Posts Tagged ‘vegetarian recipes paired with wine’

A Vegan Winery?

Posted by David

Thursday, May 4th, 2017
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What’s in your wine? Many wine drinkers aren’t aware that wines commonly have additives like gelatin, eggs, or milk products added to them to adjust the flavours or help clarify the wine. Most of those additives come out of the wine again before bottling, but some people are still uncomfortable with the idea.

This month in Savvy Selections, we feature award-winning wines from Prince Edward County’s  Karlo Estates. Karlo produces a selection of delicious, food-friendly whites, rosés and reds, and they’re also the only “plant-based” winery in the world. We give you the vegan backstory on the following pages.

Get ready to uncork & enjoy your Savvy Selections…

In your Savvy Selections you will find 3 of our Sommelier’s favourite Karlo Estates wines. 

2015 Niagara Peninsula Riesling Crisp and refreshing!
2015 Patio Reserve Rosé – Proving how flavourful rosé can be.
2013 Triumvirate – Food-friendly, with bracing acidity and wow! flavours.

 

Wines with style

Karlo takes full advantage of Prince Edward County’s unique terroir to make wines that are distinct and elegant. Our Savvy Sommeliers know you’ll love them as much as we do. Call on us at anytime you would like additional bottles of your favourite Karlo Estates wines – or other wineries we have featured in Savvy Selections.

Your Canadian Wine Hotline is 613-SAVVYCO (728-8926) or send me an email to debbie@savvycompany.ca

 

Meet Sherry, Derek & the Karlo Team at Terroir – Wine Celebration in Picton on Saturday May 13 where all of Prince Edward County will be under one roof.  This all day event will be filled with delicious discoveries.  See you there!

Cheers,

Debbie & Savvy Team

 

 

Introducing…

Karlo Estates

Presented by Sommelier David Loan

When Sherry Martin Karlo (in photo) was in university, she noticed two things: she was broke, and she was putting on the dreaded ‘freshman fifteen’. “I started eating mostly vegetables and realized I was losing weight,” Sherry said. “Then I went to a slaughterhouse seminar at the Toronto Veg Food Fest and that convinced me to stick to a plant-based diet.”

 

New opportunities

At that same time, Sherry and her soon-to-be husband Richard Karlo founded Karlo Estates in Prince Edward County in 2005. They built the winery from scratch.

Richard had a passion for making wine and developed his talent and skills through twenty years of very successful home wine making, winning a spectacular number of awards along the way. “When I talked to Richard about diet from an environmental standpoint,” Sherry said, “he realized that he was already making plant-based wines and that it was a growing movement. As a businessman, he realized it was an opportunity he could capture.”

I asked Sherry to explain what she meant by “plant-based” wines. After all, don’t all wines come from grapes? “I like to use a coffee-press analogy,” she starts to explain. “Just like a coffee-press, a vat of wine has a lot of bits of grape and skin and pulp floating around in it. Winemakers add heavier ingredients, like egg whites or milk products or gelatin, which cling to the grape bits and weight them down so they’re easier to remove.”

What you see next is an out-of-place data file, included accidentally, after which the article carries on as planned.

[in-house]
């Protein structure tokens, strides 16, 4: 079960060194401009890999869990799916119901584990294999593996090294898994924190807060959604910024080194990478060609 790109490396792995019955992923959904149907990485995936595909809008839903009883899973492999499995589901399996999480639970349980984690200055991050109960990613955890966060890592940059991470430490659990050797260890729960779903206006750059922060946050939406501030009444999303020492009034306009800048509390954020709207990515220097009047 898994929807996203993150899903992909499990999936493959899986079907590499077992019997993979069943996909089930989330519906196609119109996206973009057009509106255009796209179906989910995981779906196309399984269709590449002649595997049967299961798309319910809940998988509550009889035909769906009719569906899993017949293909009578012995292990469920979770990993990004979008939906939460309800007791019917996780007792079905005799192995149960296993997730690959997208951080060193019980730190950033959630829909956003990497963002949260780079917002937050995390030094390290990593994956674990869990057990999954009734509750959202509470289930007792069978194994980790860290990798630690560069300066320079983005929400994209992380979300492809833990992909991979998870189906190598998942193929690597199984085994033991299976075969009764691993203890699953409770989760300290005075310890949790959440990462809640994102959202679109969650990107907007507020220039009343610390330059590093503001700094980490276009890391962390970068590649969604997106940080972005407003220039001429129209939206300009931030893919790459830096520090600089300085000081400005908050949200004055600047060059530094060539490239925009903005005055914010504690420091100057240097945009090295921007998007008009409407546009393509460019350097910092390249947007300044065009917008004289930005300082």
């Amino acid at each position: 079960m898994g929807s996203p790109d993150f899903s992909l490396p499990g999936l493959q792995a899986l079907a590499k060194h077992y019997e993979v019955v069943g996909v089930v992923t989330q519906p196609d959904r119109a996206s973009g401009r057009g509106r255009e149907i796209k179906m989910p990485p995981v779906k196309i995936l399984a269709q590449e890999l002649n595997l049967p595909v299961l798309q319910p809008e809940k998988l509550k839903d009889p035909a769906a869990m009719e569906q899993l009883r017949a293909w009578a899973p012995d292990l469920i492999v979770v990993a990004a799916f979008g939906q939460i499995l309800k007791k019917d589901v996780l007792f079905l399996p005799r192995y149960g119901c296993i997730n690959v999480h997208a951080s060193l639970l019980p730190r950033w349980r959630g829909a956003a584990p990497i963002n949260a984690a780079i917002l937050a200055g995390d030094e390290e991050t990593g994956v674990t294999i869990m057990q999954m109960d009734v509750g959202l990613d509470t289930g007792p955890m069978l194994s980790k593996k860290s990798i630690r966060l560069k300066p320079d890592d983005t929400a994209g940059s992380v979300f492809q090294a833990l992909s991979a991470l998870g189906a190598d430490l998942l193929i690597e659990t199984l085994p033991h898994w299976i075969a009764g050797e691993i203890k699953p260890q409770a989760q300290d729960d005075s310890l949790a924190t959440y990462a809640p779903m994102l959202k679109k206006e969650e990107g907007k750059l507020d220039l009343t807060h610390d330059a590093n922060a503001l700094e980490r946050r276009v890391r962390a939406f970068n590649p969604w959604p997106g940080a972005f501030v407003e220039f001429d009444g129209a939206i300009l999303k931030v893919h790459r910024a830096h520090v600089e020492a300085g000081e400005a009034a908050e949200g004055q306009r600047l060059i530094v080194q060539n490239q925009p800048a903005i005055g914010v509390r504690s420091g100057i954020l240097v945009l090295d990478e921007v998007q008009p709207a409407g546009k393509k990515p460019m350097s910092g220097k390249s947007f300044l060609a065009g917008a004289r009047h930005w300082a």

“At Karlo, we take a different approach.  We use time and gravity to settle out the grape bits.  If we have to intervene to help the process along, we use bentonite clay as a binding agent rather than animal products. We try to avoid the need to adjust the acids or tannins, but if we do, we use potato or pumpkin proteins. It makes it harder to make the wines but people tell us it gives the wine a cleaner profile.”

 

Bridges and turnings

An engineer by trade, Richard led an important side project: building an immense dry-stone bridge over a creek on the property. In addition to being the largest bridge of its kind in North America, the keystone provides Karlo Estates with its iconic logo. Sadly, and with very little warning, Richard was taken by cancer at the end of November, 2014.  The wine community mourned this giant of the industry, who had always lent a helping hand to others. Many – including the Savvy Team – reached out to help.

 

Moving forward

Sherry was able to bring famed winemaker Derek Barnett (right in photo) onboard. Derek had won acclaim at Southbrook Winery and Lailey Vineyards.  “It is a complete pleasure to work with Derek,” Sherry said. “My late husband Richard left huge shoes to fill, and Derek is doing a great job. He’s a big teddy bear and he’s so talented and so nice.

Sherry explained, “2013 was a great vintage. What’s interesting about those wines is that Richard started them but Derek shepherded them into the bottle. 2015 on the other hand was Derek’s first vintage. He joined me at harvest, so they’re his beginning to end.” Sherry said they’re committed to developing great Prince Edward County wines from their own 14 acres of vineyards, but they’re not afraid to bring in Niagara fruit. “We source from Vineland and Niagara so we can get grapes that don’t grow well here, or to do styles that require a different terroir,” she said.

 

Taste of the County

Sherry is proud that The County offers flavours that are unique in the world of wine.   “The County is more nuanced and elegant than other Ontario regions. We have more acidity – it’s a bit more keynote. Our wines are really food friendly because you have the acidity to cut through the fats and the creams. They’re more contemplative.”

We know you’ll agree when you taste these beautiful wines from Karlo Estates!

 

 

~ SAVVY SOMMELIER TASTING NOTES ~

For your Savvy Selection this month, we’ve chosen three wines that demonstrate the powerful elegance of Karlo wines.  We are confident that you’ll love the stunning flavours of these wines, along with some delicious recipes that will perfectly match food and drink.

 

2015 Riesling, $22

Did you know that Ontario produces some of the best Riesling in the world? Or that Riesling is a fantastic, food-friendly wine that shines in summer?

Sommelier Tasting Notes:  Bright straw with a gold hue, this is a wonderful example of dry Ontario Riesling. There are aromas of light petrol (the classic Riesling flavour!), lime, and tart green apple. High acidity. Dry, but with a drop of residual sugar. Tart and puckering with great minerality and just a hint of peach.  The finish is bracing with flavours of limes and green apples.

Suggested Food Pairings: The bright acidity and hint of sweetness on the finish will work well with spicy and fatty foods. Try it with a Thai Red Curry (recipe below).

Cellaring:  Drink at 8ºC within two years.

 

 

2015 Patio Reserve Rosé, $18